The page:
About Flowers


Flowers serve as clothing and accessories for your home. They can accent one area, conceal another and outline a third. Flowers can create an island of peace and relaxation or provide a wake-up call to the senses. Careful planning will allow your flower garden to be in bloom for most of the year.


There are two main types of flowers: annuals and perennials. According to horticulturalist Anne Streich, "Annuals are non-woody plants that complete their life cycle in one season, ending with seed production (Reference 1)." Zinnias, marigolds, cosmos daisies, portulacas, four o'clocks, petunias, statice and impatiens are all examples of annual flowers. Perennials live at least three seasons. The University of Arizona Master Gardener Manual states "the leaves, stems and flowers die back to the ground each fall with the first frost or freeze. The roots persist through the winter and every spring, new plant tops arise (Reference 2)." Perennials include canna, calla and tiger lilies; gladiolus, carnation, dahlia, iris, daffodil and chrysanthemum.


True annuals are grown from seed. Some varieties are self-seeding, making them appear to be perennials. Cosmos, zinnias, marigolds and four o'clocks are self-seeding flowers. They will reappear year after year unless you cover your flower bed with a deep layer of mulch over a weed barrier, such as black plastic or newspaper. Perennials can also be grown from seed, but will not provide their best display until the third year. Perennials propagate best through division. Perennials grow from bulbs, corms, tuberous roots or rhizomes. New bulbs form on the sides of an existing bulb, near the bottom. Corms, which look like tiny bulbs, form near the top. Rhizomes grow underground from an enlarged root and must have at least one "eye" when divided. Tuberous roots are simply separated (Reference 3).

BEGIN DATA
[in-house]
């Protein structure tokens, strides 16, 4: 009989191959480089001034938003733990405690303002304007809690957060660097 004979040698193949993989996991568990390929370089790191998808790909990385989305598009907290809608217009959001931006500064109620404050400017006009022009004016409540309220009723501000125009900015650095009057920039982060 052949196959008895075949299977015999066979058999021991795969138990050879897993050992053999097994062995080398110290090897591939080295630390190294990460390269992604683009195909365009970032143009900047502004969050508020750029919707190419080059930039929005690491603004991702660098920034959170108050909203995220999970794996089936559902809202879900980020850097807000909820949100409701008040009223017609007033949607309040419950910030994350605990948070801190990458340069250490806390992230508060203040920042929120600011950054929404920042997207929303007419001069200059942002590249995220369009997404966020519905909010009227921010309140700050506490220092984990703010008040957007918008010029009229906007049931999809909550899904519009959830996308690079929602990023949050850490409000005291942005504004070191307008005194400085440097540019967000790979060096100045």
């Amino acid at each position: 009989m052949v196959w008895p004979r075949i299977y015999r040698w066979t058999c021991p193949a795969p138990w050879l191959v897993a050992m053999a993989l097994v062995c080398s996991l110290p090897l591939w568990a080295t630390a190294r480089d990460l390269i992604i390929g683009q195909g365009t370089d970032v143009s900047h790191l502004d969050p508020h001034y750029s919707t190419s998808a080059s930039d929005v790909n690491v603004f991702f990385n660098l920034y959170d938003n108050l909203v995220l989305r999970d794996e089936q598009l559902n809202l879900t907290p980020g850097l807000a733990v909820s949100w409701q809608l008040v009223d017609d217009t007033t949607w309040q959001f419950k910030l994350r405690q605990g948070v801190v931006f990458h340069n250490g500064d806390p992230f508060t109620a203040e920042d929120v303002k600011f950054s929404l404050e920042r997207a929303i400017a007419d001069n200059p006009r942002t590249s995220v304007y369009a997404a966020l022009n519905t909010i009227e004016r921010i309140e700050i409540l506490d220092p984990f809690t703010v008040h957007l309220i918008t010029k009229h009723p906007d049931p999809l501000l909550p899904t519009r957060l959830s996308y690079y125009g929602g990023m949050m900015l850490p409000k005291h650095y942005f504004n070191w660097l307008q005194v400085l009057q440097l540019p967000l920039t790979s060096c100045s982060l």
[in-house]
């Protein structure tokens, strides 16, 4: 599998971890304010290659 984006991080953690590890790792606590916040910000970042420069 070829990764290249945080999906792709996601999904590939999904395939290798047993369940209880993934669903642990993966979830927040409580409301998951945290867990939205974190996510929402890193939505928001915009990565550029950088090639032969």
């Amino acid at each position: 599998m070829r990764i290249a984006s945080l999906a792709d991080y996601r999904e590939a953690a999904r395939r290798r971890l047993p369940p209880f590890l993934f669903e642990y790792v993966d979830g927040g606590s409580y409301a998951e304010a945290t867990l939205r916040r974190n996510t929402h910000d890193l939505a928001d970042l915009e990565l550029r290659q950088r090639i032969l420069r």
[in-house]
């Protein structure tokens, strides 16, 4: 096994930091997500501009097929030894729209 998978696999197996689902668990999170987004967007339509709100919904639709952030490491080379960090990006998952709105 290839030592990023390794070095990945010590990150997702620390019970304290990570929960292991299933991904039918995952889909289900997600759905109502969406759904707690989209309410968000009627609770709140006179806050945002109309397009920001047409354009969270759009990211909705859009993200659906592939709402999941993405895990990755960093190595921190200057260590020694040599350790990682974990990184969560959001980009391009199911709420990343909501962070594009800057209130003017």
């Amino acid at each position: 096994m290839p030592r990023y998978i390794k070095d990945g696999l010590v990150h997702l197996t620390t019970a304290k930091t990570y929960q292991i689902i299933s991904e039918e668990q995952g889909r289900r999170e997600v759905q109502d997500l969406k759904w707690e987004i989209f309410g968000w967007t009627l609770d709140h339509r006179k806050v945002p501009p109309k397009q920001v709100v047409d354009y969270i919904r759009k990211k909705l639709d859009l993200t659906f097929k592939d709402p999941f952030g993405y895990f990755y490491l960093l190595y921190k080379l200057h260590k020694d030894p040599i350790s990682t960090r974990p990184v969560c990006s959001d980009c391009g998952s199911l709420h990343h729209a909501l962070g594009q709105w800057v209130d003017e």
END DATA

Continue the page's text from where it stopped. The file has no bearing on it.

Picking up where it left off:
Flowers range in color from an almost-black purple to paper white. Tulips and roses come in the widest range of natural colors. According to Leonard P. Perry, "colors really exist ... (for) insects and other pollinators. ... Pollination, and subsequent fruit production, is the main purpose of most flowers (Resource 1)." Some flowers, such as statice, a ruffled blue bloom used in many flower arrangements, come in just one or two colors. Others, such as hydrangeas, change color according to their age, the time of day and the characteristics of the soil around them. Toss a handful of rusty bolts at the base of each bush and your hydrangea will change from white or pink to robin's egg blue.


Sunflowers are the tallest flowers and usually have the largest blooms. The tallest sunflower as of 2004, according to the Guinness Book of World Records, was grown in the Netherlands and measured 25 feet. Sunflowers usually reach 4 to 6 feet. Jewel box celosia, also known as coxcomb, is one of the shortest flowers. Its ruffled, chicken-comb shape is used to create borders in fall gardens.


Crocus and grape hyacinth vie for first place in your winter garden, pushing their way through the ground as soon as the snow melts. Icicle pansies have been known to bloom throughout the winter in the Midwest, especially in southern Ohio. Tulips and daffodils follow crocus to provide more spring color. Roses and other cane flowers appear between late spring and late fall, with the tea rose having the most abundant and longest-lasting blooms. Later-blooming gladioluses, cannas and tiger lilies provide a bridge between early spring and late summer, after which chrysanthemums become the star of the show.

Keywords: about flowers, floral choices, year-round blooms

About this Author

Jane Smith has provided educational support, served people with multiple challenges, managed up to nine employees and 86 independent contractors at a time, rescued animals, designed and repaired household items and completed a three-year metalworking apprenticeship. Smith's book, "Giving Him the Blues," was published in 2008. Smith received a Bachelor of Science in education from Kent State University in 1995.